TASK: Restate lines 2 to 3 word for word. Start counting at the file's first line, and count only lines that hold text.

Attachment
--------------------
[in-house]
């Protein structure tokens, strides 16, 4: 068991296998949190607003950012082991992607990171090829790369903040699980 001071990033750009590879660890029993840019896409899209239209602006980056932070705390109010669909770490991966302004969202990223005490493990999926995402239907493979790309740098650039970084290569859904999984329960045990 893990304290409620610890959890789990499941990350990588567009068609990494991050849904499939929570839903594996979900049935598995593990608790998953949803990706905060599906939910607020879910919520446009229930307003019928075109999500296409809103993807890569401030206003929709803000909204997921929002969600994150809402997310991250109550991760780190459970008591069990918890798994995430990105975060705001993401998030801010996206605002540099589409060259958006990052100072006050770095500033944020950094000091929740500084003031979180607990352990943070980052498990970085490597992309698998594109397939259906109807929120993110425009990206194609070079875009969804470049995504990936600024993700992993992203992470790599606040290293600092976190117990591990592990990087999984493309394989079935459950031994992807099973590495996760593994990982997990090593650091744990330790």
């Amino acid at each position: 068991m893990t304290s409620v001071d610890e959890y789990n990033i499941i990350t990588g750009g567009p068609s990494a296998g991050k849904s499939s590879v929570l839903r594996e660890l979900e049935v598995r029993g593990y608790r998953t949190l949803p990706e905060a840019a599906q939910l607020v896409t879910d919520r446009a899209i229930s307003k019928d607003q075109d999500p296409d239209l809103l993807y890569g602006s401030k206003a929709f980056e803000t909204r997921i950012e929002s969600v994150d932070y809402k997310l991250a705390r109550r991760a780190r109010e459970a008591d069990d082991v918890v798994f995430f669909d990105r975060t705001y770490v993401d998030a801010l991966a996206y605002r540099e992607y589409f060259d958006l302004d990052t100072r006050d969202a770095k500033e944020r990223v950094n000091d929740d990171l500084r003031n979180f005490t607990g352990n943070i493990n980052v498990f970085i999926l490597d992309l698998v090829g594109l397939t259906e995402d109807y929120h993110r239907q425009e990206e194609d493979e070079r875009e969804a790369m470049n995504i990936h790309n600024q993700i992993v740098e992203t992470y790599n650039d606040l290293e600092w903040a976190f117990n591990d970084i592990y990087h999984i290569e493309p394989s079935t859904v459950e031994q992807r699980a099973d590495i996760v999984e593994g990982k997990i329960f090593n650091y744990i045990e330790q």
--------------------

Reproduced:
């Protein structure tokens, strides 16, 4: 068991296998949190607003950012082991992607990171090829790369903040699980 001071990033750009590879660890029993840019896409899209239209602006980056932070705390109010669909770490991966302004969202990223005490493990999926995402239907493979790309740098650039970084290569859904999984329960045990 893990304290409620610890959890789990499941990350990588567009068609990494991050849904499939929570839903594996979900049935598995593990608790998953949803990706905060599906939910607020879910919520446009229930307003019928075109999500296409809103993807890569401030206003929709803000909204997921929002969600994150809402997310991250109550991760780190459970008591069990918890798994995430990105975060705001993401998030801010996206605002540099589409060259958006990052100072006050770095500033944020950094000091929740500084003031979180607990352990943070980052498990970085490597992309698998594109397939259906109807929120993110425009990206194609070079875009969804470049995504990936600024993700992993992203992470790599606040290293600092976190117990591990592990990087999984493309394989079935459950031994992807099973590495996760593994990982997990090593650091744990330790």
């Amino acid at each position: 068991m893990t304290s409620v001071d610890e959890y789990n990033i499941i990350t990588g750009g567009p068609s990494a296998g991050k849904s499939s590879v929570l839903r594996e660890l979900e049935v598995r029993g593990y608790r998953t949190l949803p990706e905060a840019a599906q939910l607020v896409t879910d919520r446009a899209i229930s307003k019928d607003q075109d999500p296409d239209l809103l993807y890569g602006s401030k206003a929709f980056e803000t909204r997921i950012e929002s969600v994150d932070y809402k997310l991250a705390r109550r991760a780190r109010e459970a008591d069990d082991v918890v798994f995430f669909d990105r975060t705001y770490v993401d998030a801010l991966a996206y605002r540099e992607y589409f060259d958006l302004d990052t100072r006050d969202a770095k500033e944020r990223v950094n000091d929740d990171l500084r003031n979180f005490t607990g352990n943070i493990n980052v498990f970085i999926l490597d992309l698998v090829g594109l397939t259906e995402d109807y929120h993110r239907q425009e990206e194609d493979e070079r875009e969804a790369m470049n995504i990936h790309n600024q993700i992993v740098e992203t992470y790599n650039d606040l290293e600092w903040a976190f117990n591990d970084i592990y990087h999984i290569e493309p394989s079935t859904v459950e031994q992807r699980a099973d590495i996760v999984e593994g990982k997990i329960f090593n650091y744990i045990e330790q």